Hiya! A couple months have passed since the dramatic recounting of our botched weekend, so here are some updates: We’ve been experiencing some of the coldest winter days in recent French history (which of course compared to many of our friends who endure extreme cold and blizzards makes us big fat crybabies, so… I’m not complaining!) While some of the freakishly driven townspeople have kept up their routine of a perky morning run, I have been holed up in our cocoon of an apartment without so much as the motivation to stretch. I have however been gorging on series like The Mind of a Chef and Making a Murderer. You know, a little of this, a little of that.
Oh! And we had a friend from the states come visit! Mathias has been diligently working at his new job for the past three months, which means being without him for 12 to 13 hours each day (boooo!) and probably explains my bipolar television viewing habits. Anyway, I asked him if he’d like to take a day off to spend with our friend and he replied that if he took a day off it should probably be spent on administrative stuff that needs to get done. (Boooo! again, am I right?) So i told him that’s nuts – I said it nicely – and encouraged him to take a day off that would have absolutely nothing to do with visas or paperwork in any form. And he agreed! So we spent the day in Chantilly.
Being there reminded us of the times we spent apartment sitting for our friends who were thoughtful enough to invite us to stay while they were away, aware as they were that living with my in-laws did not provide us much time alone. Their place was an oasis for us; perfectly typical of the area, artfully decorated with loads of books, complete with an upright piano (swoon) and right in the heart of the area with the famous picturesque castle a stone’s throw away. I mean… if you’re really, really good at stone throwing. But seriously, gorgeous Chantilly castle a mere leisurely walk away. We loved it.
And THIS reminded me (bear with me here) of what it was like throwing meals together when you’re staying at someone else’s place.
If you’ve never house-sat for someone let me tell you there is an art to it. At least, there’s an art to being invited to do so again. You want to inhabit their space and feel at ease while still respecting that this is their home and should be treated as such (no snooping) and if at all possible left in better condition after your departure than upon your arrival. This was not so easily done with our Chantilly-inhabiting friends, seeing as they left their place immaculate. But we tried!
And then there’s the food. We would never rummage through pantry items unless specifically told to, but staples like oil and vinegar were usually at the ready. Fridge or fresh items either opened, leftover, or clearly marked with expiration dates that encompass your stay are not only acceptable to use but welcomed. Waste not want not and all that. (No home owner wants to come back to rotting molding mystery items left in their fridge.) Unless its fancy. Don’t take liberties with the fancy stuff. Unless said fancy items were left as a gift to you, like our Chantilly peeps left for us, cause they’re awesome.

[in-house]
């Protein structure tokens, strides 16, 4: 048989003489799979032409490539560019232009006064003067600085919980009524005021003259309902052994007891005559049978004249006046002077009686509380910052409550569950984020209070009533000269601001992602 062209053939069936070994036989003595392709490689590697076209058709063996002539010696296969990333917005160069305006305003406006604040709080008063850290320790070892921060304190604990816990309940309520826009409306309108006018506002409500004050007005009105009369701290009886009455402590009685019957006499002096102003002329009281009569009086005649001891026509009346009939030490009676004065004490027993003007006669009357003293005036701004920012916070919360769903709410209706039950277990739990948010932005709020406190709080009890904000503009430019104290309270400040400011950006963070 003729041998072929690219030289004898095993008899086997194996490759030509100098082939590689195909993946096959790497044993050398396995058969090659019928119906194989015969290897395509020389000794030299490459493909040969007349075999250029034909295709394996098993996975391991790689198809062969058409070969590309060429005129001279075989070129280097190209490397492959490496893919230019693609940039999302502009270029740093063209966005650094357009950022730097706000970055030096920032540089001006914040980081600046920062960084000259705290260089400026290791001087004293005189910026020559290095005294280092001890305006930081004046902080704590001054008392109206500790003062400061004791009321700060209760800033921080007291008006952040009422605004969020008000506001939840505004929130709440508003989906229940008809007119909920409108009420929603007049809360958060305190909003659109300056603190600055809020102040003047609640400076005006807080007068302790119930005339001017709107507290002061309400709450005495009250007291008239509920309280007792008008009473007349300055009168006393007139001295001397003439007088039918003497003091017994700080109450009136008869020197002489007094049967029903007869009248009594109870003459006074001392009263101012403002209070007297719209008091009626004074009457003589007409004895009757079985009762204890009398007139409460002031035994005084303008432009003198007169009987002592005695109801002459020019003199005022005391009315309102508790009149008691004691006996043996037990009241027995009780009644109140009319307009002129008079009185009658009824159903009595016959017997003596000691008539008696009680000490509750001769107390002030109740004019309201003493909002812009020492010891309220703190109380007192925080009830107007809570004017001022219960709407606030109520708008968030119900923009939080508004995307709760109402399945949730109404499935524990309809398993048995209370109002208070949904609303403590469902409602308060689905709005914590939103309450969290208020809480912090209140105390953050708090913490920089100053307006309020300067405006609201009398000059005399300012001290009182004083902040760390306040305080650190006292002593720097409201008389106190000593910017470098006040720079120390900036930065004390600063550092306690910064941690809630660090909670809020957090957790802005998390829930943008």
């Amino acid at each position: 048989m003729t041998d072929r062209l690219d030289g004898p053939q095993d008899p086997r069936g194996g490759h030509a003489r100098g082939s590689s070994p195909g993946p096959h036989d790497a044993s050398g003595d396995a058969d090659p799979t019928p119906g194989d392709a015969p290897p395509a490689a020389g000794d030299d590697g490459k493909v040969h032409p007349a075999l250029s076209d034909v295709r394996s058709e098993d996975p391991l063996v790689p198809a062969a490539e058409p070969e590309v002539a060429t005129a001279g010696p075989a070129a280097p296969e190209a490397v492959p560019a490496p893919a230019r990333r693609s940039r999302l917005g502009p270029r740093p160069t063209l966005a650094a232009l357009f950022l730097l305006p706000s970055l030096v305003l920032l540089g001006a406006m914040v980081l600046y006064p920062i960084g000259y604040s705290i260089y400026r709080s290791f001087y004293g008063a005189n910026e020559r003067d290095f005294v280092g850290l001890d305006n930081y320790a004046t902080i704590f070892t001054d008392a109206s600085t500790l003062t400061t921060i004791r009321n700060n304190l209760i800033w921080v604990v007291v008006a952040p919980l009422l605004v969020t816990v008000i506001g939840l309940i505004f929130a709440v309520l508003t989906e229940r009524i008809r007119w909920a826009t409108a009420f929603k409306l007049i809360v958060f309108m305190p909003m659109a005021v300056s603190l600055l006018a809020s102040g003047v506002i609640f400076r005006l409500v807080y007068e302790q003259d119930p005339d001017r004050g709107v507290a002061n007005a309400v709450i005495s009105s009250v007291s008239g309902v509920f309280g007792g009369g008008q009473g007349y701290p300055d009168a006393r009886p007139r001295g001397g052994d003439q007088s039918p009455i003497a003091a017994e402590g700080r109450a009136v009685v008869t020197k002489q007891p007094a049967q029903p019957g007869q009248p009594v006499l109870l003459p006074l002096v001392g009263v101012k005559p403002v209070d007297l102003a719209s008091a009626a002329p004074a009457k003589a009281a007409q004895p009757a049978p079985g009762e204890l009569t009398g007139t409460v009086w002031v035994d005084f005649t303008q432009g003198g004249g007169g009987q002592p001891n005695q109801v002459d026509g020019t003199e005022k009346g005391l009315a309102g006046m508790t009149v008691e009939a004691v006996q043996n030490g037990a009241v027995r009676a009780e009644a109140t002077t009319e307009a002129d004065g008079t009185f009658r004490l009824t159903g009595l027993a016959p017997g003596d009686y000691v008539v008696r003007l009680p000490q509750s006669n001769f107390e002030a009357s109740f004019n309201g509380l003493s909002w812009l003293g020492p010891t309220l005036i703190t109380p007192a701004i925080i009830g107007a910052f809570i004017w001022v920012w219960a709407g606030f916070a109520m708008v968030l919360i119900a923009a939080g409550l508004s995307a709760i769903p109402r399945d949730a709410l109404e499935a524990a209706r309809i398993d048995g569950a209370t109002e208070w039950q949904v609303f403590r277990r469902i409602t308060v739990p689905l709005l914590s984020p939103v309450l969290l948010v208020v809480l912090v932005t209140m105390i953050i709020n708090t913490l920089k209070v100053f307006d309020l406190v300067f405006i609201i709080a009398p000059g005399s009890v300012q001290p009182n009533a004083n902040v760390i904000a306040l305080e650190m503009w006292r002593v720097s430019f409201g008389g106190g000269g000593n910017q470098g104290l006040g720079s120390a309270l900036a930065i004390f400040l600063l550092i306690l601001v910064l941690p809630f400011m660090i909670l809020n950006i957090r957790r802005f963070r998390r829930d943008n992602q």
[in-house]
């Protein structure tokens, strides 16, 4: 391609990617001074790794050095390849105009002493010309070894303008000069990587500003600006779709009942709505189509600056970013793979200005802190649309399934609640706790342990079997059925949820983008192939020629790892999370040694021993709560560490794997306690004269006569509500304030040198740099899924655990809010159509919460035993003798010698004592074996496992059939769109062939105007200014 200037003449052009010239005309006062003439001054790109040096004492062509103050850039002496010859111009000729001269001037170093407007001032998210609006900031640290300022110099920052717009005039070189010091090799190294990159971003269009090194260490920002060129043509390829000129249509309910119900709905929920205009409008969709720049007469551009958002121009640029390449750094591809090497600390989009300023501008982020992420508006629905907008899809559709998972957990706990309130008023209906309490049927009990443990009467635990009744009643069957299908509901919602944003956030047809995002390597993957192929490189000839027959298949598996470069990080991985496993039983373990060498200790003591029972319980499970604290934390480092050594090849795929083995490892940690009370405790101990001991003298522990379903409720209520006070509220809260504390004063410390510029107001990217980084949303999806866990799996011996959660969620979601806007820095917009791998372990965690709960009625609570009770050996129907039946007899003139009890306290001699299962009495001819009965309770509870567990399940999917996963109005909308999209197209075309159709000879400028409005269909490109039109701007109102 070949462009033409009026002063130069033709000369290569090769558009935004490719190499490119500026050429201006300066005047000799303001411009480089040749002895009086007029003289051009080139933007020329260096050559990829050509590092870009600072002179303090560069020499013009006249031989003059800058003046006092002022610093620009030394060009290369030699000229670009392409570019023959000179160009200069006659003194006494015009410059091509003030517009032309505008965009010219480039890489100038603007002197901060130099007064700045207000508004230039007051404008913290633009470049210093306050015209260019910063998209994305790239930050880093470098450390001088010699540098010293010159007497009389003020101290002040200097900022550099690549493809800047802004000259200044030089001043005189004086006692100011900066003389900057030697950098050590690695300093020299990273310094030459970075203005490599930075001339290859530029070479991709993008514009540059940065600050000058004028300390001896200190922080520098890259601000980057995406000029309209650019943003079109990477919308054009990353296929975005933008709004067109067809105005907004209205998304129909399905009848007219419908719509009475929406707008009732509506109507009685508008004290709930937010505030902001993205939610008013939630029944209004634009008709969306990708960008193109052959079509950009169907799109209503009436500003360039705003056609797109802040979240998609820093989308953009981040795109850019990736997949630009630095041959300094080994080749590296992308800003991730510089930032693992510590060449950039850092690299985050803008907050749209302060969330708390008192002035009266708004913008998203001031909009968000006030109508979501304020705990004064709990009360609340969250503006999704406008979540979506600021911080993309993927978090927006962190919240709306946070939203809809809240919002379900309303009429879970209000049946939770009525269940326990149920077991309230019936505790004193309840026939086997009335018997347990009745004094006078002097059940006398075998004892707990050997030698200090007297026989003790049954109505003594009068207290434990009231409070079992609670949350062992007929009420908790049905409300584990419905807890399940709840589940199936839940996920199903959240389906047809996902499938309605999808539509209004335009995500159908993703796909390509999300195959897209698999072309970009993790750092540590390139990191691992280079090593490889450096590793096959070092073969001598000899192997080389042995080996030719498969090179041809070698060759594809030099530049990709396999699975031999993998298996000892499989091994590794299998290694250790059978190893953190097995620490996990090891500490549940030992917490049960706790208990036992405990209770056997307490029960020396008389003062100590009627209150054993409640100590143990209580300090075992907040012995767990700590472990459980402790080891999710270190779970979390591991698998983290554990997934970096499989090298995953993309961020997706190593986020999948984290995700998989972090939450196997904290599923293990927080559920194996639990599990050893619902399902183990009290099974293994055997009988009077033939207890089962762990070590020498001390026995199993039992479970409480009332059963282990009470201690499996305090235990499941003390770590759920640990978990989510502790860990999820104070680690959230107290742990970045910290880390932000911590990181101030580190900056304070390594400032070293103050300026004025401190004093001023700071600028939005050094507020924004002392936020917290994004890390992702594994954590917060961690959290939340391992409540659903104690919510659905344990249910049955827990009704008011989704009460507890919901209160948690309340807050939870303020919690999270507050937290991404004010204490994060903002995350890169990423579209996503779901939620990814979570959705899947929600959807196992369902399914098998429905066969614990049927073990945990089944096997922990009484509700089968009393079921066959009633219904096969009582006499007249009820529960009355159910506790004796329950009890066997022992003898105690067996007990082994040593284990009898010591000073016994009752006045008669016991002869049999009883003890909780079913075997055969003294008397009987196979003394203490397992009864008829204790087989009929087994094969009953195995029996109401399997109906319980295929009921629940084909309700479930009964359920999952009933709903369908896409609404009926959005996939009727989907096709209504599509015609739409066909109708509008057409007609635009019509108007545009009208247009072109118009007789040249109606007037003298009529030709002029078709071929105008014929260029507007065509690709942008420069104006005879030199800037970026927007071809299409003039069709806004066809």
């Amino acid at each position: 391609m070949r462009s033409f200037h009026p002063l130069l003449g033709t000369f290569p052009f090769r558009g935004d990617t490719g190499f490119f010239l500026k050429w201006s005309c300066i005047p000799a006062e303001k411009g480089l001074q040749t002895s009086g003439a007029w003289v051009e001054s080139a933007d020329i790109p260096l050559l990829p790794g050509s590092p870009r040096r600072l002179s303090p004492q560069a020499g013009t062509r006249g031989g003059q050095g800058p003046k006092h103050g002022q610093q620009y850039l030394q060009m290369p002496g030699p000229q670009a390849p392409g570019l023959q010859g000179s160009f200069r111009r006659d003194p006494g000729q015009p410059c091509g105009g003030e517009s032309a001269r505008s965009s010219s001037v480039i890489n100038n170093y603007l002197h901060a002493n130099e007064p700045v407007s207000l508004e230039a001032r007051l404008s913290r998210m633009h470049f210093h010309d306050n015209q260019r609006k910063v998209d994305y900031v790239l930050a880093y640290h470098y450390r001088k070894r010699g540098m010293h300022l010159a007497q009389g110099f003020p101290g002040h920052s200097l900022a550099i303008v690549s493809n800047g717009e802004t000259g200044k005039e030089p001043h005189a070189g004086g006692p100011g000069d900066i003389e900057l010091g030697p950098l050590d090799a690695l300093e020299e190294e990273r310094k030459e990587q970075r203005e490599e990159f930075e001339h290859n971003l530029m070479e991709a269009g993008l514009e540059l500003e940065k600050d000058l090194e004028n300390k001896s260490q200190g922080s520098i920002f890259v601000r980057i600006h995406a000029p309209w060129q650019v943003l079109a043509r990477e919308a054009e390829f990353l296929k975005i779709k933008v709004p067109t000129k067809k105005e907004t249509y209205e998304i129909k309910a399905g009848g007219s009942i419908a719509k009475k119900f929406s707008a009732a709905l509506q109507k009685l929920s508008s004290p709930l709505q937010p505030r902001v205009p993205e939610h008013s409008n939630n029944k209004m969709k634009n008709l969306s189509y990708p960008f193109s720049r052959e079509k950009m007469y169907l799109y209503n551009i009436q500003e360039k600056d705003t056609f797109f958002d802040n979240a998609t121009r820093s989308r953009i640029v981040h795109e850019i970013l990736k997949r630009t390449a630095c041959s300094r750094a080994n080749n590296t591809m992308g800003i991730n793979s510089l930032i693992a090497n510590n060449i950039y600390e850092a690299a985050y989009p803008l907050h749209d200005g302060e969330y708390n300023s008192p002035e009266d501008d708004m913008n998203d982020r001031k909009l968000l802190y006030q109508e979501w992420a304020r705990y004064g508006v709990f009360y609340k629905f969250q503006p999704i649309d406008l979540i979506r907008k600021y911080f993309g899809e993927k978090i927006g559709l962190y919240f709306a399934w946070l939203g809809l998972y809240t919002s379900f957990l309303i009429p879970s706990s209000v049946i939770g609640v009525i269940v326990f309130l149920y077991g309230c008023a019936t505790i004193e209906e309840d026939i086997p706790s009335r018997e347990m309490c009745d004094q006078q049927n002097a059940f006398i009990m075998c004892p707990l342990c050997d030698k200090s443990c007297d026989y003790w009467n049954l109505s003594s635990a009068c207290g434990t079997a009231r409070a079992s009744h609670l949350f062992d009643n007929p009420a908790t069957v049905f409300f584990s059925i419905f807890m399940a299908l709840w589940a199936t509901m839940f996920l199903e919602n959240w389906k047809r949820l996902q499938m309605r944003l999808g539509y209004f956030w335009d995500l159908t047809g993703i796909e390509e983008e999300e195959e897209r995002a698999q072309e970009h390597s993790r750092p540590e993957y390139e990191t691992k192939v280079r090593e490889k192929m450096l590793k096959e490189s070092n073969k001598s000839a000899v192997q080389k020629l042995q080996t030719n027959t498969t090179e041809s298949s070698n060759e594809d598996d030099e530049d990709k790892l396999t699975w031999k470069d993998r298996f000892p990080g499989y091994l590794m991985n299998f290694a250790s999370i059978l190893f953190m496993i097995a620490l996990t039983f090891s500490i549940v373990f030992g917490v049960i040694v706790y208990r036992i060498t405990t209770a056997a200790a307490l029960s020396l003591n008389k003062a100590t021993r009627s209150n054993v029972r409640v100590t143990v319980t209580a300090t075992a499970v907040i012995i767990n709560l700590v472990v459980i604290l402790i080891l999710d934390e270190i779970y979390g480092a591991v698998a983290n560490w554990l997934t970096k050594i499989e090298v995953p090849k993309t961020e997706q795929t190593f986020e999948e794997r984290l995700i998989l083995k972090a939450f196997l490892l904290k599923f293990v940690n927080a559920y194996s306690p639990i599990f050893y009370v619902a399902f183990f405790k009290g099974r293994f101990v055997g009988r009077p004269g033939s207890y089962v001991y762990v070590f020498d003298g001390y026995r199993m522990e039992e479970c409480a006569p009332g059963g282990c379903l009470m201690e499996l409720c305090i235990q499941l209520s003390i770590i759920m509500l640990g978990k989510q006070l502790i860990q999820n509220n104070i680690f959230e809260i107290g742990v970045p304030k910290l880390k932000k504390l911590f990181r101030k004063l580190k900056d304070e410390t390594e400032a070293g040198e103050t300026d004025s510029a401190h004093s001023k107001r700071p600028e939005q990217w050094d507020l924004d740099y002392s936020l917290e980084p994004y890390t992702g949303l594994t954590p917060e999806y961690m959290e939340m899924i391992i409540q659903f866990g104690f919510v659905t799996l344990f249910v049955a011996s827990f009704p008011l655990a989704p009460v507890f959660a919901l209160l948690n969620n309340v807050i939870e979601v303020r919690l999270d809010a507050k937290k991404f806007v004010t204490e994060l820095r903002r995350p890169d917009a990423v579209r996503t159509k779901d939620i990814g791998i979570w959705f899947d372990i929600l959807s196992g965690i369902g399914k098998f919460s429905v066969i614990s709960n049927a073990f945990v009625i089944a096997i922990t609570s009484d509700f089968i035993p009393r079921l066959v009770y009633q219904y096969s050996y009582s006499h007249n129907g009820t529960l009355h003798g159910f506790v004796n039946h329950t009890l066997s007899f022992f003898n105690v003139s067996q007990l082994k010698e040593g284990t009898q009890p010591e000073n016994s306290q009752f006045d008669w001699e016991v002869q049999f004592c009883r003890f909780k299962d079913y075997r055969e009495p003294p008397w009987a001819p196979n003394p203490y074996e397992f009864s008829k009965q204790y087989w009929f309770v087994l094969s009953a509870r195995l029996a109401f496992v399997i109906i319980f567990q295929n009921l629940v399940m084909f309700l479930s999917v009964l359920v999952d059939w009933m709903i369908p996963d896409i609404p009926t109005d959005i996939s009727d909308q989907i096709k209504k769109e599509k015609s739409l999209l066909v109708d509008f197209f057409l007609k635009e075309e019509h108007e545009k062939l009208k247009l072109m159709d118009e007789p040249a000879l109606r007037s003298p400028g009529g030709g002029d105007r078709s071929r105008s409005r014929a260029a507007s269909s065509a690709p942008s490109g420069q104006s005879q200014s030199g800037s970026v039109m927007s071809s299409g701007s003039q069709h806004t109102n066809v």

One of my favorite things about setting up shop in someone else’s place is getting to cook in a new space with new equipment. Even the most sparsely equipped kitchens will still have little tools I’ve never used or don’t use regularly and it’s fun to take over someone’s culinary world for awhile! It’s fascinating to me how even the things I cook or the way I cook will alter according to the style of the full-time occupants or space itself. It breeds inspiration, really. And I’m a big fan of inspiration.
So this home in Chantilly is resided by a lovely down to earth couple who are conscientious about their health but not obnoxiously so. Their place is rustic and honest and pure, with unexpected soul and funkiness.
You still with me?
So here’s a dish we made up while staying at their place. It was earthy and vibrant and approachable, and yummy to boot!
there are no measurements, vary according to your taste
pre-cooked chickpeas, rinsed and drained
pitted green olives, halved
softened mushrooms, halved
splash of lemon juice
spoonful of balsamic
sprinkle of herbes de Provence
generous heap of grated Parmesan!
Believe it or not, the Parmesan was what brought this simple dish together. When I saw it in our friends’ fridge I was so excited because I hadn’t used any in a long time. I reread the welcome note to make sure they had in fact insisted we use their cheese, and they had! The mushrooms I softened by gently poaching in salted water. Make sure to drain mushrooms of excess liquid. Mix it all together and serve with warm crusty bread or as a side to your main.
House-sitting provided an oasis for us during some difficult times, but we’ve got our own little oasis now, and I can’t wait to share more dishes from our very own kitchen!